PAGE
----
MUSHROOMS AND EGGS! Take several large mushrooms, and with a spoon scrape from the inside all the'pink fur ; chop it Binn.ll. Take the stalks and white outhide and boil in a pint of milt for one hour, then strain. Put the fur of tho mushroom into the milk, and cook gently for ten minutes ; thicken with flour into a sauee, and place four hard-bailed egg?, cut in halves, on a dish, edge upwards ; pour the sauce over. THE WARM CORNER is the welcome corner i n these draughty days of winter, when the Are glows warm and cheer-
ful. Hut this fire and its warmth draw the cold air into the room whenever a door is opened, and underneath the door all the time if the door does not fit tightly. A loose mat laid against the entry is pushed away every
.. time anyone comes in. It is better to tack a little strip of felt along the bottom of the door itself. A screen, again, does wonders in Keeping draughts out; and there is no more cheerful sight for an incomer than a comfortable armchair and a screen. THAT ARMCHAIR, however, should not slope too much in the back, or it becomes uncomfortable to read or work in. A WHITER TROUBLE that affects many of us is cold, chilly hands and feet. '1 hey come from defective circulation
and poverty of the blood. Poor blood is what the doctors call anasm ia, al- - a prevalent trouble . where women [are concerned. 'lt gives pallid cheeks, flat figure, languidness, and a way !of being easily tired. Very often it is the first step towards "decline," or, as people call it,
consumption. Better stop it in time. It is good to be rosy and well if you can. Here is a true story: Mis 3 Richardson, daughter of the of a large brickworks at King's Dyke, Whittlesey, in Cambridgeshire, is a picture of health. Yet a little while ago she was in a consumption. Doctors attended her, but the girl made no progress, and bpcame so weak that all quite expected her to <iie as i consumptive people do die. By the merest accident the father fouud out what can bs i done by I'r Williams's Pink Tills for Pale People, fie read it, and said to his wife: " Here's somebody advertising, and if only half what it says is true, there's hope for Jane I yet " The same night he sent for a box of Pills, and before half the box was gone saw a marked change. Mi3s Richardson is, in her father's words, " A woman again, and quite well." Her disease was a decline—consumption ; but there are no signs of that now. She was so weak that she could do nothing; it appeared as if she hadn't the strength to walk. But Dr Williams's Pills entirely cured her. Thi3 is an example for all women who feel languid, have a pain in the chest or the back, or feel the nevd of a tonic. DO'NOT MAKE A MISTAKE. Have the genuine Pills which cured Miss Richardson, as I have just told you. They are only to be had in a wooden tnbe or box in a closed pink wrapper, beariig the full name, "Dr Williams's Pink Pills for Pale People." In case of any doubt it is better to send to the makers (the address is Dr Williams's Medicine Company, Wellington, New Zea'and) than to accept any substitute, for these Pills are not like ordinary medicine. A PRETTY TIPPET AND MUFF. This is, as you see, a very stylish addition to a dress or cloth jacket—a tippet fashioned in velvet and trmmed with ostrich feather and chiffon kilting, and a fascmatiDg muff en mite. When the brighter weather allows of lighter and dantler toilettes this wiH be found useful.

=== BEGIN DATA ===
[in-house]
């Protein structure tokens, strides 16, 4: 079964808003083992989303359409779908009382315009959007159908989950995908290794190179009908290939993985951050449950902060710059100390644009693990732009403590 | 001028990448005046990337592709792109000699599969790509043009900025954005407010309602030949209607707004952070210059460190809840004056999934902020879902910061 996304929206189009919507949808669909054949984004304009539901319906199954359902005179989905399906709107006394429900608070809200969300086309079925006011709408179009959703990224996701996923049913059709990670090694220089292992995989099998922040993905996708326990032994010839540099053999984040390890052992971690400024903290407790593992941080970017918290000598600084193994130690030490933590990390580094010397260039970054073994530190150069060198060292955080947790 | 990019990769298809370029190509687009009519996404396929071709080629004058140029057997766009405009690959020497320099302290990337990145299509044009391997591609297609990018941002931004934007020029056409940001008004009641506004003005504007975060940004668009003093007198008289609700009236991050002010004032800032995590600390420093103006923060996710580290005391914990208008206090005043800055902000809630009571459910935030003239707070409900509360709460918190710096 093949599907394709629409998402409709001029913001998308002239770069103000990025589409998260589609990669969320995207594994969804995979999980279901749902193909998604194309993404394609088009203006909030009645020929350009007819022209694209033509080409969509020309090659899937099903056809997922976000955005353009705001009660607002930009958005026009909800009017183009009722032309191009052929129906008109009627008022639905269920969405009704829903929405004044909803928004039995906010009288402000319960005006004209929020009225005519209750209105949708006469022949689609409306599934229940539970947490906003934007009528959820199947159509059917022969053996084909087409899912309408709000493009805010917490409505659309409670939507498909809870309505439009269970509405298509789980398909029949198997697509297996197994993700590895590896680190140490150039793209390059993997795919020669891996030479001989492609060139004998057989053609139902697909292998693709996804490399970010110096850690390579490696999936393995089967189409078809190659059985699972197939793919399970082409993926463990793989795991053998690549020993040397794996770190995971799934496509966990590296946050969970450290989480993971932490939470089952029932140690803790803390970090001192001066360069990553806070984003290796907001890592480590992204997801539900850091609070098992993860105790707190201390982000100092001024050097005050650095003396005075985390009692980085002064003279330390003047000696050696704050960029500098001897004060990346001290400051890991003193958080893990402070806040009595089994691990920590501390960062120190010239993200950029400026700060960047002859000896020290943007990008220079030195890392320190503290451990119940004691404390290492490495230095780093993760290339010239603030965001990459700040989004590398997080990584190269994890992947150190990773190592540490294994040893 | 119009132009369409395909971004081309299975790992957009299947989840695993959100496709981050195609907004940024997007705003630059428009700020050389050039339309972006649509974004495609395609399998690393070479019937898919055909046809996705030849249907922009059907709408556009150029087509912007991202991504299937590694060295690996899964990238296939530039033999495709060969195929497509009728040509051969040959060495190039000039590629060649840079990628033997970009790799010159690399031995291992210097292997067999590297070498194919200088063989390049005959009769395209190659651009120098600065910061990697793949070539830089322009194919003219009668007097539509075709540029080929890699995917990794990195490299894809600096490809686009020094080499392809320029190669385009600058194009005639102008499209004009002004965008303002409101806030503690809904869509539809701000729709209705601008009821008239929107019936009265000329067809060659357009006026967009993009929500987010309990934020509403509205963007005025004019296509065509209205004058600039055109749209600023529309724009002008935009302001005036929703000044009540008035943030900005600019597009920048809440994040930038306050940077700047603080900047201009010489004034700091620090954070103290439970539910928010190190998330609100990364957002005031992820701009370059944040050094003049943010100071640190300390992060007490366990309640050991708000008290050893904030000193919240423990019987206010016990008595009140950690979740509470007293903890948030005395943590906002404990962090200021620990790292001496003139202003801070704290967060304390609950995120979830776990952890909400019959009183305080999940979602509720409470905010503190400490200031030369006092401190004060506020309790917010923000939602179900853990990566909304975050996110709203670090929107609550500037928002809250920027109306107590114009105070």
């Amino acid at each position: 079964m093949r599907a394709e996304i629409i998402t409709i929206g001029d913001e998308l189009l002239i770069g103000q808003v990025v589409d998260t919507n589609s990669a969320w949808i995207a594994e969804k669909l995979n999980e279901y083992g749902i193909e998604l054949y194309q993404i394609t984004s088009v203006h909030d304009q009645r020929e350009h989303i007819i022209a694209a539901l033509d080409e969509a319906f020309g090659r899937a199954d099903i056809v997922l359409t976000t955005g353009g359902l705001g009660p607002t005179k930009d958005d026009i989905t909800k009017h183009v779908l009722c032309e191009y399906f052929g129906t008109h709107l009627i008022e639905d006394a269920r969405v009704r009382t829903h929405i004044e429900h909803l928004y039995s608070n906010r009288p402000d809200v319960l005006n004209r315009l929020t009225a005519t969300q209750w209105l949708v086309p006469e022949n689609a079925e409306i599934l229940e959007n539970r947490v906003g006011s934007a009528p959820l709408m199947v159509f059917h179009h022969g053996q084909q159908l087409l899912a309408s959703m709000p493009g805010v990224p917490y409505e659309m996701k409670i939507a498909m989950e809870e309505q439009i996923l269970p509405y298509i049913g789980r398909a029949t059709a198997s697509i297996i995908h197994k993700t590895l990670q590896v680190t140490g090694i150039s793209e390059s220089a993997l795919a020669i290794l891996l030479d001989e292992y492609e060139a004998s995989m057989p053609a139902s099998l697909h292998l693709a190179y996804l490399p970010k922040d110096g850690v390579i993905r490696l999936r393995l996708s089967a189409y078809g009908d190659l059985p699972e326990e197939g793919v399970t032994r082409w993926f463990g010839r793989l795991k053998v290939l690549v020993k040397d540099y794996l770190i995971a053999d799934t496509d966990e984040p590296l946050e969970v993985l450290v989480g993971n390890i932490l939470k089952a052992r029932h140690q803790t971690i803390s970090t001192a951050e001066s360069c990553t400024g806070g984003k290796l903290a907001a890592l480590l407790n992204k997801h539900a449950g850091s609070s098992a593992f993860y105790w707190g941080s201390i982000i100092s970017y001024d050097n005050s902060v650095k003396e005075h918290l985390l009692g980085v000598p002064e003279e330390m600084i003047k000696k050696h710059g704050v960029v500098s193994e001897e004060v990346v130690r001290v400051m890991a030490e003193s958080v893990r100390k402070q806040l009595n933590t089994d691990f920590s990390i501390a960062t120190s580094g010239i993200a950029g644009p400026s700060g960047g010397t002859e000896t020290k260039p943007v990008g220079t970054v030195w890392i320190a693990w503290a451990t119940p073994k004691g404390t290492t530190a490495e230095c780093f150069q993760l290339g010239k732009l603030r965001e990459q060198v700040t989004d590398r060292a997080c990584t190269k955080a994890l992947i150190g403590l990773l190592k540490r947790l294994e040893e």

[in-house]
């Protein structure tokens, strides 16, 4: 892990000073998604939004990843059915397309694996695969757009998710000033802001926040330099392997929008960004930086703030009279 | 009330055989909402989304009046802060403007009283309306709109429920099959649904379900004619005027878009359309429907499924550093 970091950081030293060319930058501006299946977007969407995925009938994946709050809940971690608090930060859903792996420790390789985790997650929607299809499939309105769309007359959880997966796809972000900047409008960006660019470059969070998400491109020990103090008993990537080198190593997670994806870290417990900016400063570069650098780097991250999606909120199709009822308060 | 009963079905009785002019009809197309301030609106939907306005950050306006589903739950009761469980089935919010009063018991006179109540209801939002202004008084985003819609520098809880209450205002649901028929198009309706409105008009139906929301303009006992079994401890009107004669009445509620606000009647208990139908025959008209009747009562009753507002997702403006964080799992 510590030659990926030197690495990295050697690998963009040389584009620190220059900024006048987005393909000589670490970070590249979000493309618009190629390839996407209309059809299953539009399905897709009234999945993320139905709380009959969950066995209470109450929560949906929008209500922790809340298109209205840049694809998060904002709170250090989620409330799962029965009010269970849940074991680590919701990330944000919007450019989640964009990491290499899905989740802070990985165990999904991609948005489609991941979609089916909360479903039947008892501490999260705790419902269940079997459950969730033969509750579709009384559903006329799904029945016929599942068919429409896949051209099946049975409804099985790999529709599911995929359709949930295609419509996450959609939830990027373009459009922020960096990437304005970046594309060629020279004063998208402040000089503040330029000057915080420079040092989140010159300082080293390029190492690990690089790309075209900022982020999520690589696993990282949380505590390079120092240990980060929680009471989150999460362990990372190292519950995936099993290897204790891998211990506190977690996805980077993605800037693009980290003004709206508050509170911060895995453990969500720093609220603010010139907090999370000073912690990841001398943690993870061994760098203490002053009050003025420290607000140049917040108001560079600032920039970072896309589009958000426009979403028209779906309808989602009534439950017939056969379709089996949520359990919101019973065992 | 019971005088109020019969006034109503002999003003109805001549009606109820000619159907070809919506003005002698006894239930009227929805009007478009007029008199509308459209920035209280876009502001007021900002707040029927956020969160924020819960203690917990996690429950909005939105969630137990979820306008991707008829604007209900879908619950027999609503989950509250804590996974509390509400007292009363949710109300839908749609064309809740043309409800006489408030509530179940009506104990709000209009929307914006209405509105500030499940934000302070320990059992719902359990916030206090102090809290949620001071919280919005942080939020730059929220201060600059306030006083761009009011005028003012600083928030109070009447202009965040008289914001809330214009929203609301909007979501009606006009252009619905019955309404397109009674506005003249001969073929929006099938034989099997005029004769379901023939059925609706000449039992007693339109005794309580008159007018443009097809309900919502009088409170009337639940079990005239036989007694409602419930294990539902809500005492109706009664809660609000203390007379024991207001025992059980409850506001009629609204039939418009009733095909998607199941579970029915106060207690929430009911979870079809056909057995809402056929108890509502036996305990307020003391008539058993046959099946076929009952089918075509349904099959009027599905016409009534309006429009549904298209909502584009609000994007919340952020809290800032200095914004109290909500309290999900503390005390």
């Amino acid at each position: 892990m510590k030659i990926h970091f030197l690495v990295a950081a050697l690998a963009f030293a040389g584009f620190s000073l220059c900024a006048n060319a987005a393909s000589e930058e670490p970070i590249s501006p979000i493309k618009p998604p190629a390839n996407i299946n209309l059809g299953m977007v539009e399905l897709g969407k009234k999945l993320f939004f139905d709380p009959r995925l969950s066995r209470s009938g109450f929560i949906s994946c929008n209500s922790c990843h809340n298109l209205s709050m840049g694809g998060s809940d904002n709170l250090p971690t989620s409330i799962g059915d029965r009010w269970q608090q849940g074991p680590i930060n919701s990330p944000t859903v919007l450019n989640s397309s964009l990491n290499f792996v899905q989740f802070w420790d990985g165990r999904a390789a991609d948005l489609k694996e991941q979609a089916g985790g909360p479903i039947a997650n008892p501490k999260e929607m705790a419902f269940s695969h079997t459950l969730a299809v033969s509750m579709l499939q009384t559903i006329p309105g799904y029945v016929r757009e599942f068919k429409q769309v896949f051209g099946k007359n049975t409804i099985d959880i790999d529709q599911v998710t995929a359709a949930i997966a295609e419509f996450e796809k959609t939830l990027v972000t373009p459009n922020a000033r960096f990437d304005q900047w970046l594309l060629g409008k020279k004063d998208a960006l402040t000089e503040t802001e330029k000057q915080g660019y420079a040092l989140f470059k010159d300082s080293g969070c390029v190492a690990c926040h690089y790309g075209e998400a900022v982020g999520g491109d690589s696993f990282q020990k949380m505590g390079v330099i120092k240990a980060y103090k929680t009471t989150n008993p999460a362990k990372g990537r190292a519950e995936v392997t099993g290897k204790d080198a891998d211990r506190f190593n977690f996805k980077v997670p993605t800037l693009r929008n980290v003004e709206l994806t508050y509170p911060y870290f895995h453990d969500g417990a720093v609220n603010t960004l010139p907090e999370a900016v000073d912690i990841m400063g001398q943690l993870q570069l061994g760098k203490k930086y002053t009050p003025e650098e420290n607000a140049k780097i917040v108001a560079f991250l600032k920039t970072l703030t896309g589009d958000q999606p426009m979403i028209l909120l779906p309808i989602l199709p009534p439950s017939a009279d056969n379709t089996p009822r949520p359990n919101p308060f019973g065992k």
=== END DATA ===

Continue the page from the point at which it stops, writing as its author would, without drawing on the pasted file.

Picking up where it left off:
Permanent link to this item
HOME TALK., Evening Star, Issue 10429, 25 September 1897, Supplement
HOME TALK. Evening Star, Issue 10429, 25 September 1897, Supplement
Using This Item
Allied Press Ltd is the copyright owner for the Evening Star. You can reproduce in-copyright material from this newspaper for non-commercial use under a Creative Commons New Zealand BY-NC-SA licence. This newspaper is not available for commercial use without the consent of Allied Press Ltd. For advice on reproduction of out-of-copyright material from this newspaper, please refer to the Copyright guide.